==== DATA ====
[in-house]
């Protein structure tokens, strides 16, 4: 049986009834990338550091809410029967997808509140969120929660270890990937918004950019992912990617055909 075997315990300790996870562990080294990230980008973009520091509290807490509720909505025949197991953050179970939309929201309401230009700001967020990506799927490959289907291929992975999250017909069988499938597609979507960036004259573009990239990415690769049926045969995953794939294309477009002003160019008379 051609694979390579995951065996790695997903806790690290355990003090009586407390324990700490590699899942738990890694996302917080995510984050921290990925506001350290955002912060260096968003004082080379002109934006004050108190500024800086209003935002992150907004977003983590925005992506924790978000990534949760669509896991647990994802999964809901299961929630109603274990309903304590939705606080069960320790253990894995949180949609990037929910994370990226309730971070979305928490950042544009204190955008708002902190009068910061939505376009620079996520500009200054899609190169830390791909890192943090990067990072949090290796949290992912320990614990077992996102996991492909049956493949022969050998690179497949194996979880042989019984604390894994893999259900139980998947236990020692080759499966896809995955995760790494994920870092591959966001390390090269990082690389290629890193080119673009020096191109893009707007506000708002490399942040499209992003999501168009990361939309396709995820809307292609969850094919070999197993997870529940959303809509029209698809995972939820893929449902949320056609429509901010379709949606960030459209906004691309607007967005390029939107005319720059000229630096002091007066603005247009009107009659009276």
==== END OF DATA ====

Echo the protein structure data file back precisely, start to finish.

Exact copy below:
[in-house]
């Protein structure tokens, strides 16, 4: 049986009834990338550091809410029967997808509140969120929660270890990937918004950019992912990617055909 075997315990300790996870562990080294990230980008973009520091509290807490509720909505025949197991953050179970939309929201309401230009700001967020990506799927490959289907291929992975999250017909069988499938597609979507960036004259573009990239990415690769049926045969995953794939294309477009002003160019008379 051609694979390579995951065996790695997903806790690290355990003090009586407390324990700490590699899942738990890694996302917080995510984050921290990925506001350290955002912060260096968003004082080379002109934006004050108190500024800086209003935002992150907004977003983590925005992506924790978000990534949760669509896991647990994802999964809901299961929630109603274990309903304590939705606080069960320790253990894995949180949609990037929910994370990226309730971070979305928490950042544009204190955008708002902190009068910061939505376009620079996520500009200054899609190169830390791909890192943090990067990072949090290796949290992912320990614990077992996102996991492909049956493949022969050998690179497949194996979880042989019984604390894994893999259900139980998947236990020692080759499966896809995955995760790494994920870092591959966001390390090269990082690389290629890193080119673009020096191109893009707007506000708002490399942040499209992003999501168009990361939309396709995820809307292609969850094919070999197993997870529940959303809509029209698809995972939820893929449902949320056609429509901010379709949606960030459209906004691309607007967005390029939107005319720059000229630096002091007066603005247009009107009659009276």